with 200 μL of lysis buffer for the release of caspase 3, and 300 μL of PBS was then STA-9090 added. The lysed cell suspension was centrifuged at 14,000g for 15 min at 4 °C, and the supernatant was collected. Aliquots of 50 μL of supernatant were used to assess the activity of caspase 3 according to the manufacturer’s instructions. Fluorescence was determined using the fluorescence spectrophotometer RF-5301 PC (Shimadzu, Tokyo, Japan) at wavelengths of 360 and 460 nm for excitation and emission, respectively. The results are expressed as pmol of AMC/min/mL. Samples of cells (200 μL) were collected and centrifuged at 50g for 5 min, and the precipitate was suspended in Krebs/Henseleit medium, pH 7.4, and incubated with Hoechst 33342 (8 μg/mL) and Propidium Iodide (5 μM) dyes for 15 min at room temperature in the dark. After incubation, the samples were

centrifuged very twice at 50g for 5 min to remove excess dye. After the washes, the hepatocytes were suspended in 50 μL of Krebs/Henseleit medium, pH 7.4. The cells were analyzed with a fluorescence microscope (DM 2500 type, Leica, Rueil-Malmaison, France), and the percentage of necrotic cells was quantitated using the Qwin 3.0 software. Data are expressed as the mean ± standard error of the mean (S.E.M.). The statistical significance of the differences between control and the experimental groups was evaluated using one-way analysis of variance (ANOVA) followed by Dunnett’s test, and differences between the experimental groups at the same time points was evaluated using unpaired t test with Welch´s correction. Values of P < 0.05 were considered to be significant. All statistical analyses were performed using GraphPad Prism software, version 4.0 for Windows (GraphPad Software, San Diego, CA, USA). Fig. 1 shows the inhibitory effect of ABA on the glutamate-plus-malate-supported and succinate-supported state 3 (ADP-stimulated) respiration of mitochondria in digitonin-permeabilized hepatocytes.

2) system (Meyer et al , 2003) Annotation and data mining were d

2) system (Meyer et al., 2003). Annotation and data mining were done with the tool JCoast, version 1.7 (Richter et al., 2008) seeking for each coding region observations from similarity searches against several sequence databases (NCBI-nr, Swiss-Prot, Kegg-Genes, genomesDB) (Richter et al., 2008) and to the protein Selleck Buparlisib family database InterPro (Mulder et al., 2005). Predicted protein coding sequences were automatically annotated by the software tool MicHanThi (Quast, 2006). Briefly, the MicHanThi software interferes gene functions based on similarity searches against the NCBI-nr (including Swiss-Prot) and InterPro databases using fuzzy logic. Particular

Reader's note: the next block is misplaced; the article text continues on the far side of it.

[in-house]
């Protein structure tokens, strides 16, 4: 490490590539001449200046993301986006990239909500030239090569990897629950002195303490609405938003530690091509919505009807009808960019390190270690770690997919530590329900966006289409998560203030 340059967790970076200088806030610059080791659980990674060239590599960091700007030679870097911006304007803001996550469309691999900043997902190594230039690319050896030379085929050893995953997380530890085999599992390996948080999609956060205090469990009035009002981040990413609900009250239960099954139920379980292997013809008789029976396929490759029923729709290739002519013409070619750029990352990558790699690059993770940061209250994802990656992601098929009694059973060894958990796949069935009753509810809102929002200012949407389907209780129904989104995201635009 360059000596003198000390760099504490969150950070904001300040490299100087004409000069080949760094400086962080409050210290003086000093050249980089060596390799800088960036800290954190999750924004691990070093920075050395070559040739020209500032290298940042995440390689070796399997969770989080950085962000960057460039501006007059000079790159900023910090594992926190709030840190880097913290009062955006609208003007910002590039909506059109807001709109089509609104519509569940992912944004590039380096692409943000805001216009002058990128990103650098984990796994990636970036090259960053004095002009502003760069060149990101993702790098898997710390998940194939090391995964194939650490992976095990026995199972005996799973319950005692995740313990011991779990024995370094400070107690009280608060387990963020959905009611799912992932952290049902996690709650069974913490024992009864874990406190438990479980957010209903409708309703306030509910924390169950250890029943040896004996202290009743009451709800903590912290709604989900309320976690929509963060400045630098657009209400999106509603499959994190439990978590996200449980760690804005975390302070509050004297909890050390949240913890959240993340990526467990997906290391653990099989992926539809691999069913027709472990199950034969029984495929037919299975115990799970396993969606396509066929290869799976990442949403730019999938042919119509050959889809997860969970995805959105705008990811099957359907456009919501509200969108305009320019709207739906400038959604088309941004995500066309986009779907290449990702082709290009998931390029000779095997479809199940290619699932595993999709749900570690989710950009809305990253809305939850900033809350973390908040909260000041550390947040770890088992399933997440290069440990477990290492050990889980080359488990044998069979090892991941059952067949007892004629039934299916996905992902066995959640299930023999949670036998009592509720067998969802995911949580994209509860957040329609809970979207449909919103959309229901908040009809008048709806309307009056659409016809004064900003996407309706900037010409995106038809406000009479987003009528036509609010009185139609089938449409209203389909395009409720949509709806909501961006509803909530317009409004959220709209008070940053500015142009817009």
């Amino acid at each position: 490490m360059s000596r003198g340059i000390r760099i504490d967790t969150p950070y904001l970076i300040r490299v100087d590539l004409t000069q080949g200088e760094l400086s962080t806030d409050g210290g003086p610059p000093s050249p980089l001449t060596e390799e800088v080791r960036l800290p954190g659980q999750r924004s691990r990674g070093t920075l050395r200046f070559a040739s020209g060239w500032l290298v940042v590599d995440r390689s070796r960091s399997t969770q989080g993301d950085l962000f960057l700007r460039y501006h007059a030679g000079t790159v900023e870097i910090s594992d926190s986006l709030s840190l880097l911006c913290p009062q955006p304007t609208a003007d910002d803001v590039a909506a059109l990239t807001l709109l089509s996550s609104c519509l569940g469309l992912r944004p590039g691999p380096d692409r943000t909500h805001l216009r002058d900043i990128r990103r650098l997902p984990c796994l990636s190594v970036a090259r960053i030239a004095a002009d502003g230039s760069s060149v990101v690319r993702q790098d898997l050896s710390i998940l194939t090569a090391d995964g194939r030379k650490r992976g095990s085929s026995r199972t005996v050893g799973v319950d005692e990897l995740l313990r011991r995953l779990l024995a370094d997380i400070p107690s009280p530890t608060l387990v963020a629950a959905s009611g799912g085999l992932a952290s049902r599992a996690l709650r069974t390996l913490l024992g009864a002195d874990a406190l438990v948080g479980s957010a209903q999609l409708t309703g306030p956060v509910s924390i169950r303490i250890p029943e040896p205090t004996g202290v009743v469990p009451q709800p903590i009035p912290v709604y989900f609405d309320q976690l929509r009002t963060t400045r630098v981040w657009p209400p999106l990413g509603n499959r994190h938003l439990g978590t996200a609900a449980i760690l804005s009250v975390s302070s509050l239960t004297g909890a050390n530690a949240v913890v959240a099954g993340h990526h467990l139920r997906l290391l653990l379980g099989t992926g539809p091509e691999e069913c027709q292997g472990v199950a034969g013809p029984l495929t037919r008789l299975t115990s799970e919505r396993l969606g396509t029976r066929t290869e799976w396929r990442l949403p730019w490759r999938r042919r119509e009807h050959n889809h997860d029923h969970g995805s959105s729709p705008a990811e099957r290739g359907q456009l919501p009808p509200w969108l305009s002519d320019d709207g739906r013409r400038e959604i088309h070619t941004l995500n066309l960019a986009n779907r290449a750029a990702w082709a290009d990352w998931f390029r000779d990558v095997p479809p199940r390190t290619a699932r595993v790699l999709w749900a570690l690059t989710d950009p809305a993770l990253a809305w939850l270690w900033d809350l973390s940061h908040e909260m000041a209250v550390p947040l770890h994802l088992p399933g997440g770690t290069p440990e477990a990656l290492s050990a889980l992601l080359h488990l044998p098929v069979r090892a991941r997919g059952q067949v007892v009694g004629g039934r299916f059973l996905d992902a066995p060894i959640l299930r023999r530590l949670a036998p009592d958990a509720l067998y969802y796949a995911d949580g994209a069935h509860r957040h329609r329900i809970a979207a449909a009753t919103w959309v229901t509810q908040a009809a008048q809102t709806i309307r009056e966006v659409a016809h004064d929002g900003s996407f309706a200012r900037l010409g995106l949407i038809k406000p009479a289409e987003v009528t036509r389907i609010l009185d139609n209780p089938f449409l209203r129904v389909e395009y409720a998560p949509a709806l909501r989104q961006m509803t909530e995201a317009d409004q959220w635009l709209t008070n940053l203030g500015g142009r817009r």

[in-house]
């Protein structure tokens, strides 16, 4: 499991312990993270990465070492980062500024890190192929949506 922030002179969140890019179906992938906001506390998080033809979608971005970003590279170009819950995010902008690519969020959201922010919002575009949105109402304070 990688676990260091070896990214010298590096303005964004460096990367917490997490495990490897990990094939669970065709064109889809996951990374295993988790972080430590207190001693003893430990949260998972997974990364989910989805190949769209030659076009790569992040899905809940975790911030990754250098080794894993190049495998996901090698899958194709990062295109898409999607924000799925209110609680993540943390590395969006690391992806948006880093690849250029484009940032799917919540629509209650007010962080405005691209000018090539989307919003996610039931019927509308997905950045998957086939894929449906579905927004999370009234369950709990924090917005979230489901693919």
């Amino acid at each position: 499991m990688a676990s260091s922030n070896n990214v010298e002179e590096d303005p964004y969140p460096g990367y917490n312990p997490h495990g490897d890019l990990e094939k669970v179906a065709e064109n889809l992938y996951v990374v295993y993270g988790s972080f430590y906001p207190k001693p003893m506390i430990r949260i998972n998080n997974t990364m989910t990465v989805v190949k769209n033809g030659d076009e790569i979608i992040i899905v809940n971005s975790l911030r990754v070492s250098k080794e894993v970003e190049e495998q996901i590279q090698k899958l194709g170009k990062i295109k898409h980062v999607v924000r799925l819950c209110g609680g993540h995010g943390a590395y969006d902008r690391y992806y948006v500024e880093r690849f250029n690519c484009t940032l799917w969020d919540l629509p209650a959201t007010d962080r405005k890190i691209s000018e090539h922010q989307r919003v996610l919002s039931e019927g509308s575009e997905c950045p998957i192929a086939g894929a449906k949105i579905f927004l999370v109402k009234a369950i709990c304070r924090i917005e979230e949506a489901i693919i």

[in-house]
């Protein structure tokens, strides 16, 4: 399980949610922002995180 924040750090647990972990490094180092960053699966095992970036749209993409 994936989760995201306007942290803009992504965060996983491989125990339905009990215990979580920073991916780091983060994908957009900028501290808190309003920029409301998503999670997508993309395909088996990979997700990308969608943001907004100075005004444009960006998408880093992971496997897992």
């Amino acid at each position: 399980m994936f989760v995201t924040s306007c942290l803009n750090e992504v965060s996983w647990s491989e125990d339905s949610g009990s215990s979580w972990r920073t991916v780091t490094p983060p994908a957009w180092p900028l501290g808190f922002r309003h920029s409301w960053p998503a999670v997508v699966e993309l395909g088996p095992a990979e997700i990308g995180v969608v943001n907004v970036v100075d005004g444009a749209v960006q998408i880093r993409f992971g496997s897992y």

interesting genes, like sulfatases, were manually evaluated. The gene-content comparison revealed a large number of shared orthologous genes in the genus. The core genome of the R. baltica strains SH1T, SH28, SWK14 and WH47 included 4232 genes. Between individual genomes the number of common genes ranged from 4549 (SH1/WH47) to 4921 genes (SH28/SWK14). Each genome provides over 6000 predicted proteins, thus about 25 to 30% of the genes are strain-specific. In general, 70–75% of all genes appeared to be conserved in at least one of the other R. baltica genomes. The exceptionally high number of sulfatase genes found in the AZD4547 in vitro three planctomycetal genomes is an outstanding feature of

these organisms ( Table 1) ( Wegner et al., 2013). These Whole Genome Shotgun projects have been deposited in INSDC (DDBJ/EBI-ENA/GenBank) under the accession numbers AFAR00000000 (WH47), AMCW00000000 (SH28) and AMWG00000000 (SWK14). The sequence associated contextual (meta)data are MIGS (Yilmaz et al., 2011) compliant. This study was supported by the German Federal Ministry

of Education and Research (BMBF) as part of the Microbial Interactions in Marine Systems (MIMAS) project (Grant No. 03F0480A). “
“Rhodopirellula is a genus of marine bacteria belonging to the ubiquitous phylum Planctomycetes. Members of the Planctomycetes are abundant in particulate fractions of marine ecosystems and considered as important participants in the global carbon and nitrogen cycles. Urocanase They convert substantial amounts of organic material, such as “marine snow” (aggregates of zooplankton, phytoplankton and protists), into carbon dioxide. Their importance in marine systems was recently discovered and documented in several publications ( Glöckner et al., 2003, Winkelmann and Harder, 2009 and Winkelmann et al., 2010). A collection of 70 Rhodopirellula strains obtained from different European seas revealed 13 distinct operational taxonomic units (OTUs). These were defined by taxonomic studies with a combination of 16S ribosomal DNA (rDNA) sequence comparisons, DNA–DNA–hybridization (DDH) and a novel multi-locus sequence analysis (MLSA) approach that employed primers in putatively conserved regions of nine housekeeping genes ( Winkelmann et al., 2010).